4th of July in western Virginia
In honor of the nations 242nd birthday, I thought a look back on how our Civil War veterans celebrated the 4th of July during the war might be in order. Private John J. Evers of Company C, 7th Ohio Volunteer Infantry wrote the following letter from Weston, Lewis Co., Virginia on July 4, 1861 which appeared in the July 18, 1861 issue of the Perrysburg Journal. Company C, known as the Monroe Rifles, was enlisted by Giles Shurtliff and was composed largely of students from Oberlin College; Evers was one of these students.
I know of no other way to give vent to the patriotic feelings which inspire the heart of every true American citizen on the glorious fourth even though he be on secession soil; so I write to the ever remembered Journal. I left the almost unbroken plain of northwest Ohio on the 24th of June and rejoined the 7th at camp from which place we made our exit Wednesday the 26th at 6 p.m. Went by way of Xenia, Columbus, Newark and Zanesville to Bellair. Crossed the river at Benwood, Virginia and all enjoyed sweet sleep with knapsacks for pillows and mother dust for beds. Although it was night, the passage from camp to Newark was one of continual cheering and “Give ‘em fits” from the crowds at the different stations. The train consisted of 56 cars heavily loaded and drawn by 4 heavy engines from Columbus through. Men, horses, and baggage wagons were all aboard. We are fully uniformed and equipped with one exception, and that is we have no canteens but many would rather go without than use the India rubber things which others have.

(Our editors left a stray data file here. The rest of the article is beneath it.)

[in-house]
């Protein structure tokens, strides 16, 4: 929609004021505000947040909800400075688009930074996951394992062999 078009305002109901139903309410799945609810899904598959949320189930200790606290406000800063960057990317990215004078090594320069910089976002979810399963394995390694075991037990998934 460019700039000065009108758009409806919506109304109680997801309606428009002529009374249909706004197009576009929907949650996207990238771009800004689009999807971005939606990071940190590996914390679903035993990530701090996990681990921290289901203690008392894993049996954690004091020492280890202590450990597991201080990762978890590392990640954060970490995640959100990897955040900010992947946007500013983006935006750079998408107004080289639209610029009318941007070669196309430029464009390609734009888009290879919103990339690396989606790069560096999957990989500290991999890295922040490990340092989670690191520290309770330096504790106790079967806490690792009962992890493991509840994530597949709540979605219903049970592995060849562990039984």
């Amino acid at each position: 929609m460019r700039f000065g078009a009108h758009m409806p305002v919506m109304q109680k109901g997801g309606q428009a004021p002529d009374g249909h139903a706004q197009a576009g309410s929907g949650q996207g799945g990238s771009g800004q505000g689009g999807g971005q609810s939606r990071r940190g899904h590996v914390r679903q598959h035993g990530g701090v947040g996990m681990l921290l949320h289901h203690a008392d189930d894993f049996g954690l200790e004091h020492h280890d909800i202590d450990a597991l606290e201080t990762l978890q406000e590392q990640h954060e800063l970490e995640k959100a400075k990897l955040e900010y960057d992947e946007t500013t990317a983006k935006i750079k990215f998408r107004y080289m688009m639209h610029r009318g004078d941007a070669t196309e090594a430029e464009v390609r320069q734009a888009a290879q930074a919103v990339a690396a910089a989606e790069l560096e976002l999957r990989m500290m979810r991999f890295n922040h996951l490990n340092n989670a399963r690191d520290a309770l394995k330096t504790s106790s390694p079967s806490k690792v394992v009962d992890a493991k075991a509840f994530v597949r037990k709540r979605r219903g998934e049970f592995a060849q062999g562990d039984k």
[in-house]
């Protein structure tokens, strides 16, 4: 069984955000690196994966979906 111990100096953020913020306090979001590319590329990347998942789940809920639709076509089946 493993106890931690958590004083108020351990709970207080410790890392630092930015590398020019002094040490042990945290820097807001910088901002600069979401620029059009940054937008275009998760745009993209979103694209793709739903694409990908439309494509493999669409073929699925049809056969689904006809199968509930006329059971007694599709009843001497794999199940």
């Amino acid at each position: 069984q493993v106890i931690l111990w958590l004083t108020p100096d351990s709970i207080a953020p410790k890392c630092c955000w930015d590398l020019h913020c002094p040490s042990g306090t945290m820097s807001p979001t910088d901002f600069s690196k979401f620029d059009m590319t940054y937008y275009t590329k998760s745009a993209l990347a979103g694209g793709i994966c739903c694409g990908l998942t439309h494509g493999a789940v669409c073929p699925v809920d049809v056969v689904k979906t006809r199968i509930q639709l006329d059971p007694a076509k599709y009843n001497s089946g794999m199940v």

At Benwood, the ammunition was distributed. From this place to Grafton, 103 miles are the most wild, romantic, rugged, and in many instances beautiful hills I have ever seen anywhere. A great many of them are coal hills but have been used but little on account of the country being so thinly populated. This tract of country seems to have been designed for an Indian war ground or some other worthless thing because it is so rocky and barren that man could never sustain life here, except by “fighting seceshers” (as they call them) and clothed and fed by the United States. Grafton is Gen. McClellan’s headquarters in western Virginia. The 9 regiments now in Lewis, Harrison, and Barbour counties get their provisions from Clarksburg, it being the nearest railroad station. In order to make the transportation of troops safe, there have been guards placed on every bridge of the Ohio Central R.R. and whole companies of the 16th and 20th regiments guard bridges on the Baltimore and Ohio, so that all is secure.
The 7th is from the dreaded Western Reserve, consequently it will be fight or die for it. E.B. Tyler of Ravenna is Colonel. He has been doing business in Virginia for the last 20 years and is well acquainted with every winding stream, hill, and vale as any man in the Union. From Grafton, we took the railroad towards Parkersburg, 22 miles from Clarksburg. Pitched tents Friday night and remained until Saturday, 3 p.m. At this hour, we were called out and ordered to be ready in one hour to march.